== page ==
Author Interviews, Brigham & Women's - Harvard, JAMA, Pancreatic, Race/Ethnic Diversity, Surgical Research / 18.11.2015 Interview with: Jason S. Gold MD FACS Chief of Surgical Oncology, VA Boston Healthcare System Assistant Professor of Surgery, Harvard Medical School Brigham and Women’s Hospital Medical Research: What is the background for this study? Dr. Gold: Pancreas cancer is a lethal disease. While advances in the best available care for pancreas cancer are desperately needed, improvements can be made in addressing disparities in care. This study aimed to evaluate associations of social and demographic variables with the utilization of surgical resection as well as with survival after surgical resection for early-stage pancreas cancer. Medical Research: What are the main findings? Dr. Gold: The main findings are the following: 1:     We found that less than half of patients with early-stage pancreas cancer undergo resection in the United States. Interestingly, the rate of resection has not changed with time during the eight-year study period. 2.  We also found significant disparities associated with the utilization of surgical resection for early-stage pancreas cancer in the United States. African American patients, Hispanic patients, single patients, and uninsured patients were significantly less likely to have their tumors removed. There were regional variations in the utilization of surgical resection as well. Patients in the Southeast were significantly less likely to have a pancreas resection for cancer compared to patients in the Northeast. 3. Among the patients who underwent surgical resection for early-stage pancreas cancer, we did not see significant independent associations with survival for most of the social and demographic variables analyzed. Surprisingly, however, patients from the Southeast had worse long-term survival after pancreas cancer resection compared to those in other regions of the United States even after adjusting for other variables. (more…)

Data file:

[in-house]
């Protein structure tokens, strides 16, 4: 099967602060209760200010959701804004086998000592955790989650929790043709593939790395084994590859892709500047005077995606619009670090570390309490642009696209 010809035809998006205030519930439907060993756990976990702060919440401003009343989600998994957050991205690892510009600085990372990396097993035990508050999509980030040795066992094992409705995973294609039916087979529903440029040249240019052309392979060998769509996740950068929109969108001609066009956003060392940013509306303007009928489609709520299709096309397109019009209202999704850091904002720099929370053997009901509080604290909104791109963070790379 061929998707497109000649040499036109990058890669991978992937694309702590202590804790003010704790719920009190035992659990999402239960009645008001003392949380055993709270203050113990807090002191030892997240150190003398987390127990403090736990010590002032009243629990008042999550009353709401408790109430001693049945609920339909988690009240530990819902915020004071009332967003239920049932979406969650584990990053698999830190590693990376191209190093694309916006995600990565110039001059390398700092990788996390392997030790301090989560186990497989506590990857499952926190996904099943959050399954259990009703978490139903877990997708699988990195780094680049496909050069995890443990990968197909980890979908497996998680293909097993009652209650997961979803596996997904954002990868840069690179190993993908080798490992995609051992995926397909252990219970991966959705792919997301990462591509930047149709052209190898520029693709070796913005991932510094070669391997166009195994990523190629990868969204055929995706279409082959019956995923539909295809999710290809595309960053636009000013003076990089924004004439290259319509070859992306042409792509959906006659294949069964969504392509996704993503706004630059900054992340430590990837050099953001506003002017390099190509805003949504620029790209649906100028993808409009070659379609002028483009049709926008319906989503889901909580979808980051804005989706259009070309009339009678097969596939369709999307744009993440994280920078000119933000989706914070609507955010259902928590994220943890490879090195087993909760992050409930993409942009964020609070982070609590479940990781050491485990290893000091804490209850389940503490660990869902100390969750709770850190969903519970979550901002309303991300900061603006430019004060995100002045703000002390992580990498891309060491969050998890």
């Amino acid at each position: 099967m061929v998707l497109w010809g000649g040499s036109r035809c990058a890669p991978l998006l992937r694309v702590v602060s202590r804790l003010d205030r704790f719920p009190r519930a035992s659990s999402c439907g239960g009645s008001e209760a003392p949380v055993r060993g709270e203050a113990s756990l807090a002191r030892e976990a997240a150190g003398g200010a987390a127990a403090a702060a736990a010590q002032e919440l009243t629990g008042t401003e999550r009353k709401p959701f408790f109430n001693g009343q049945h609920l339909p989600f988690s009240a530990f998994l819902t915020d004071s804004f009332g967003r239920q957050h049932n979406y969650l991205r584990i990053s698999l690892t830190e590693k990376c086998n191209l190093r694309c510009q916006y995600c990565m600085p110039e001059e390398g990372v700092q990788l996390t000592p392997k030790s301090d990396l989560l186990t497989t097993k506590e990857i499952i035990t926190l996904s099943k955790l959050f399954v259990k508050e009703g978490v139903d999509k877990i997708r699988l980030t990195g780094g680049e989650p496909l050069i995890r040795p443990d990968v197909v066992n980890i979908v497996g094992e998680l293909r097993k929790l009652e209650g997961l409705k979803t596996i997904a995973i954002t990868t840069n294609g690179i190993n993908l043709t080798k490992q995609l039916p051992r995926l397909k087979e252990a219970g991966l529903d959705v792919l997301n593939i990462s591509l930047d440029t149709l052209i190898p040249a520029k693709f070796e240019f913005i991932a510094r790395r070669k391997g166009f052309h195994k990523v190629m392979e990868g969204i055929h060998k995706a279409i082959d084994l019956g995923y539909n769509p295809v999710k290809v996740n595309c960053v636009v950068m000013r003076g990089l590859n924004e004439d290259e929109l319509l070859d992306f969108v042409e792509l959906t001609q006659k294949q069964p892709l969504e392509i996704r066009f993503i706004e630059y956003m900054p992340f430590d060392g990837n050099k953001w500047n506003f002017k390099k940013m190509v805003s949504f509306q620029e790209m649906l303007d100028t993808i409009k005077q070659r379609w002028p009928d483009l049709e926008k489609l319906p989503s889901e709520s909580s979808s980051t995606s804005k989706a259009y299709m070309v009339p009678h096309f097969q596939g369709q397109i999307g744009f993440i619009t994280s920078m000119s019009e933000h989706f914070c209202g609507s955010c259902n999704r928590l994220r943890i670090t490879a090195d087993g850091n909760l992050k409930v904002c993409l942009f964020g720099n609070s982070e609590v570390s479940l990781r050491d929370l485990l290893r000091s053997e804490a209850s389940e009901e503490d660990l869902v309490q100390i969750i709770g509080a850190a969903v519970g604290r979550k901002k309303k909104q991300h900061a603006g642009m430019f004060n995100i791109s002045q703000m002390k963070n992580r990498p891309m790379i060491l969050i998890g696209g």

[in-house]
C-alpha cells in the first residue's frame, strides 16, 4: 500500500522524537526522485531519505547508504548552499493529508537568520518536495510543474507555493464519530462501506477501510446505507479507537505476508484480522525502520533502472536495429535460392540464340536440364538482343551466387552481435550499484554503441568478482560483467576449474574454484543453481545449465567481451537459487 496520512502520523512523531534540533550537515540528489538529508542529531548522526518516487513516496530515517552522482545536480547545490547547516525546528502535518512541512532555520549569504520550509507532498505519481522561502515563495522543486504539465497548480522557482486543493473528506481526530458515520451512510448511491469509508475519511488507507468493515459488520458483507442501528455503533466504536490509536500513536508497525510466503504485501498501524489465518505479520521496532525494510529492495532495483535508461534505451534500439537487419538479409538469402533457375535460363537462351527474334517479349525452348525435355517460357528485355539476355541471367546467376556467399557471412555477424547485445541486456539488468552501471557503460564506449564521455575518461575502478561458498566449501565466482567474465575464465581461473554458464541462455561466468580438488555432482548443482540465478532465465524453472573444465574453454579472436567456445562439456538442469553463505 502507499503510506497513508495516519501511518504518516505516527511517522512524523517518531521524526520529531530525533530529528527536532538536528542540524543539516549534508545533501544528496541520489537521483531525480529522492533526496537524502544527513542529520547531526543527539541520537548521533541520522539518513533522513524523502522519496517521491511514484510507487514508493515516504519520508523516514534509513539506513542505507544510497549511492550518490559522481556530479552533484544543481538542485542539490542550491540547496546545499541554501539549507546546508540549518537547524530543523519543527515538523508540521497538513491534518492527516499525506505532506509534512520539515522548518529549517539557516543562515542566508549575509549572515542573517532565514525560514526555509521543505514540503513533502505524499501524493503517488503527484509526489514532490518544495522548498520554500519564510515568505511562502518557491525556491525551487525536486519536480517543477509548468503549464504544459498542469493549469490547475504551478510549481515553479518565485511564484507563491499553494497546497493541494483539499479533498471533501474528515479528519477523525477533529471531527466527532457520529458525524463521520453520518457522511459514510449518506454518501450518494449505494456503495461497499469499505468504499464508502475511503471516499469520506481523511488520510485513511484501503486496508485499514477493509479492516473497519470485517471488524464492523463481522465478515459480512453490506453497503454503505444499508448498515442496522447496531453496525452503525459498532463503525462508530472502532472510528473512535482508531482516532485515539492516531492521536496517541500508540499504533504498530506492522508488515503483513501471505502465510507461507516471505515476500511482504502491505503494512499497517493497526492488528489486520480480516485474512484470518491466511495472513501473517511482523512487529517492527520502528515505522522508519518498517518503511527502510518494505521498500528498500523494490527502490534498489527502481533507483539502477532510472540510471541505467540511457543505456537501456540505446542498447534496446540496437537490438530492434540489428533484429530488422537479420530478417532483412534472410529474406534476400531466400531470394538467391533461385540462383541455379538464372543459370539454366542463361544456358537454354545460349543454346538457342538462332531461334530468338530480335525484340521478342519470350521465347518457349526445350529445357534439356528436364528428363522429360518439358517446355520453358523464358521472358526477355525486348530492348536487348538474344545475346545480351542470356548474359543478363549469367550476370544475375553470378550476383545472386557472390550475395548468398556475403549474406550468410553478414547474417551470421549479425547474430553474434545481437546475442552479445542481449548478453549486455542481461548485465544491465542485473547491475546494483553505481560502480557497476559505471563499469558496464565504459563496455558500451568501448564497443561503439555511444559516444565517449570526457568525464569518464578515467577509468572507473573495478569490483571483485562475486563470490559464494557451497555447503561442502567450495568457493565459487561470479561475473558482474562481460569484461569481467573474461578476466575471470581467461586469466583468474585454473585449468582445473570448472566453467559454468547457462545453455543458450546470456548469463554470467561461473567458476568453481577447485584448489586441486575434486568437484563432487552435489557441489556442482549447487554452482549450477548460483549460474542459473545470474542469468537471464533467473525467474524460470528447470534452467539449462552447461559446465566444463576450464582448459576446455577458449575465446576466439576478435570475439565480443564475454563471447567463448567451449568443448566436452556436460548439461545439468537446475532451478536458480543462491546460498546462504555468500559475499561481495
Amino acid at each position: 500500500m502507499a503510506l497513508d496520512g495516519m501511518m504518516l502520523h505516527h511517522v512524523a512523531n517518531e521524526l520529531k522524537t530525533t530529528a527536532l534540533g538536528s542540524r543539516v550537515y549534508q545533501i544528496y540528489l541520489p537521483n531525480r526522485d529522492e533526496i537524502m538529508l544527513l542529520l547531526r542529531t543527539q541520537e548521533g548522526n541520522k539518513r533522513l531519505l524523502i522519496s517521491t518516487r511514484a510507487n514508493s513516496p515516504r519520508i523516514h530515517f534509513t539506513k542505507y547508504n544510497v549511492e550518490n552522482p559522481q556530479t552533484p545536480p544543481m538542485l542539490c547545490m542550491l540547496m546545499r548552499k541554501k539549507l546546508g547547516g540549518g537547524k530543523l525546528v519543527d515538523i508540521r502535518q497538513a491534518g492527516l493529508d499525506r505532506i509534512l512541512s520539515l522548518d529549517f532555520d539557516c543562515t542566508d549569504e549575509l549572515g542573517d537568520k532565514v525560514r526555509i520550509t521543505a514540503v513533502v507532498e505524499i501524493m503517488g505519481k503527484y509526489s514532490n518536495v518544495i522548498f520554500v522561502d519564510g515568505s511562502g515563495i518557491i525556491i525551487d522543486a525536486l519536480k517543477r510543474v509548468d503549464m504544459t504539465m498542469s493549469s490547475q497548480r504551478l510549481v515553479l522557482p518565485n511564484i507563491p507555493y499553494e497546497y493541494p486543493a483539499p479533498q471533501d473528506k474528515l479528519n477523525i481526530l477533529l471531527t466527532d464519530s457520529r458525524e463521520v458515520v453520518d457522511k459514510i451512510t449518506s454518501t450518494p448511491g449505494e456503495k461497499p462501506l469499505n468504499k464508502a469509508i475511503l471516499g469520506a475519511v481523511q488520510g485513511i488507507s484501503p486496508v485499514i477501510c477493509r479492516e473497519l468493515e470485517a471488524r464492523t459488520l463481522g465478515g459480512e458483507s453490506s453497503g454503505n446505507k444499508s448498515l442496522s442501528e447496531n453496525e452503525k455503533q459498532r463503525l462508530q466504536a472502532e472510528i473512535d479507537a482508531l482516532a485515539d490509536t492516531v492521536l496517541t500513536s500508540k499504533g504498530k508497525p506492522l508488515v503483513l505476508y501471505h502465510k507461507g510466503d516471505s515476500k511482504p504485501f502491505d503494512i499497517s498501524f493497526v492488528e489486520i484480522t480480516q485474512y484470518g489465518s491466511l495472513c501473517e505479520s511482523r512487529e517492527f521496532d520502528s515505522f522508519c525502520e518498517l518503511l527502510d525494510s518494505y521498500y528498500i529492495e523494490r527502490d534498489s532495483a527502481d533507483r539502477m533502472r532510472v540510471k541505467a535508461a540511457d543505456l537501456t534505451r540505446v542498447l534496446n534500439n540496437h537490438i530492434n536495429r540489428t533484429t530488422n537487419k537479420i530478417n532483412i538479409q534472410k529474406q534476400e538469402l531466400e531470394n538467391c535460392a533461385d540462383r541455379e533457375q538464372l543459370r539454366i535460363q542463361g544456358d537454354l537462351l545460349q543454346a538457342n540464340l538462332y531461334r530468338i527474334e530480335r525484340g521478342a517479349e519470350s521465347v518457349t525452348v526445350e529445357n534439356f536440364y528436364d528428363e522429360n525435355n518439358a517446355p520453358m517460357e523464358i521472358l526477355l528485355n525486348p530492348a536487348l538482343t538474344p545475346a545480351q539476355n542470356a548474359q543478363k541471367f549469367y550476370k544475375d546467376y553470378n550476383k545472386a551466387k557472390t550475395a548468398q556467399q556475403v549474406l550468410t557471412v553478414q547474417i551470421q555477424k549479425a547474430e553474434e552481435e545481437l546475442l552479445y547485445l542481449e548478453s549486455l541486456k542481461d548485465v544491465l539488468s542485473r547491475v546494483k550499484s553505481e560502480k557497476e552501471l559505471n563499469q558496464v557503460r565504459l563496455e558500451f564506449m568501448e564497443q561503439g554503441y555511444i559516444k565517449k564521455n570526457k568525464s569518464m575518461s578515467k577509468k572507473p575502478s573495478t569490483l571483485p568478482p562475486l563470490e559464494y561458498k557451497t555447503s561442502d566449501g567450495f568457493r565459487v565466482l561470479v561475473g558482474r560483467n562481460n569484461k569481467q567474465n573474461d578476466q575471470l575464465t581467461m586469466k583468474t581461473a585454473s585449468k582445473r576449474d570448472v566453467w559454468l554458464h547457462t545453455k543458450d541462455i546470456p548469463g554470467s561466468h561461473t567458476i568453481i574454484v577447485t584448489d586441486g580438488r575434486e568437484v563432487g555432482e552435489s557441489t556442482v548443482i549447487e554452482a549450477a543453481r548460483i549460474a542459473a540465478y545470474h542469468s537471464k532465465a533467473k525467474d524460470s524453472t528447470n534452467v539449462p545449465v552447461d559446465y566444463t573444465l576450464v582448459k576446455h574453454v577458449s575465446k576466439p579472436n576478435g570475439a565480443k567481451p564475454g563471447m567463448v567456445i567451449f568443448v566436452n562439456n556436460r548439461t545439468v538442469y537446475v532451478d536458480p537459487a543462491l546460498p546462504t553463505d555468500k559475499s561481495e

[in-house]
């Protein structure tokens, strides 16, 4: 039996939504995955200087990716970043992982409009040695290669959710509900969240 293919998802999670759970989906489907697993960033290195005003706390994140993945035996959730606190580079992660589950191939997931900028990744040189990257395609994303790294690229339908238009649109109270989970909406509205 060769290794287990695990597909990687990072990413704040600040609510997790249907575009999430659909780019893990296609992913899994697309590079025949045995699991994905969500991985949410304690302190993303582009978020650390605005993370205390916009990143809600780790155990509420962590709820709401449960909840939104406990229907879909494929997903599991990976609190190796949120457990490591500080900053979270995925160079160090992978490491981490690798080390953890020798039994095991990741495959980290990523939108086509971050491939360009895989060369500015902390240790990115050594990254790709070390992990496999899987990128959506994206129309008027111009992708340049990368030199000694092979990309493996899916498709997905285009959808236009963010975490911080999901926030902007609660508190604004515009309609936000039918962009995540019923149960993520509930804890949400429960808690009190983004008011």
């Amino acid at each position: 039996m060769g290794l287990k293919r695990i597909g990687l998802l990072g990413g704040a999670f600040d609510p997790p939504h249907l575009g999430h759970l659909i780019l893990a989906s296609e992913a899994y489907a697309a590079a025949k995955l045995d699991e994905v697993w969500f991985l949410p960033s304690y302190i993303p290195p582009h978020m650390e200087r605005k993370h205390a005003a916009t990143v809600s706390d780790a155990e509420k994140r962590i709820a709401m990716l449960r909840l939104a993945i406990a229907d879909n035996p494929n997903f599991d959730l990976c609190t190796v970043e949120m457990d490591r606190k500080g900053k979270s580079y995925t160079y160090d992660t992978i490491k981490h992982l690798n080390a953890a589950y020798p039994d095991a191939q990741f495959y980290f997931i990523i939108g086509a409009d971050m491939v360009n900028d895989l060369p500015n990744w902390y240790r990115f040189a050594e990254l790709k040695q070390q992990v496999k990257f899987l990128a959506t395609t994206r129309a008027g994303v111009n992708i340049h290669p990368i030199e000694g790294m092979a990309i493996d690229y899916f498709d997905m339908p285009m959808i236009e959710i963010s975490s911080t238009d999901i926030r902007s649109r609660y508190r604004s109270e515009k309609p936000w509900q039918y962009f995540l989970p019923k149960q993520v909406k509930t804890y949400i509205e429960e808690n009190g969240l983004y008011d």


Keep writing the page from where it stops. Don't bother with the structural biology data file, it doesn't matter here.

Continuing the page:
Author Interviews, Hepatitis - Liver Disease, Surgical Research, Transplantation, Weight Research / 17.11.2015 Interview with: Barry Schlansky, M.D., M.P.H Assistant Professor of Medicine Oregon Health & Science University Medical Research: What are the main findings and significance of this study? Dr. Schlansky: This study examines how obese patients fare before and after liver transplantation. Similar to other researchers, we found that obese patients do just as well as normal weight patients after liver transplantation. We were surprised, however, to find that very obese patients died more often while on the wait list before liver transplant. (more…)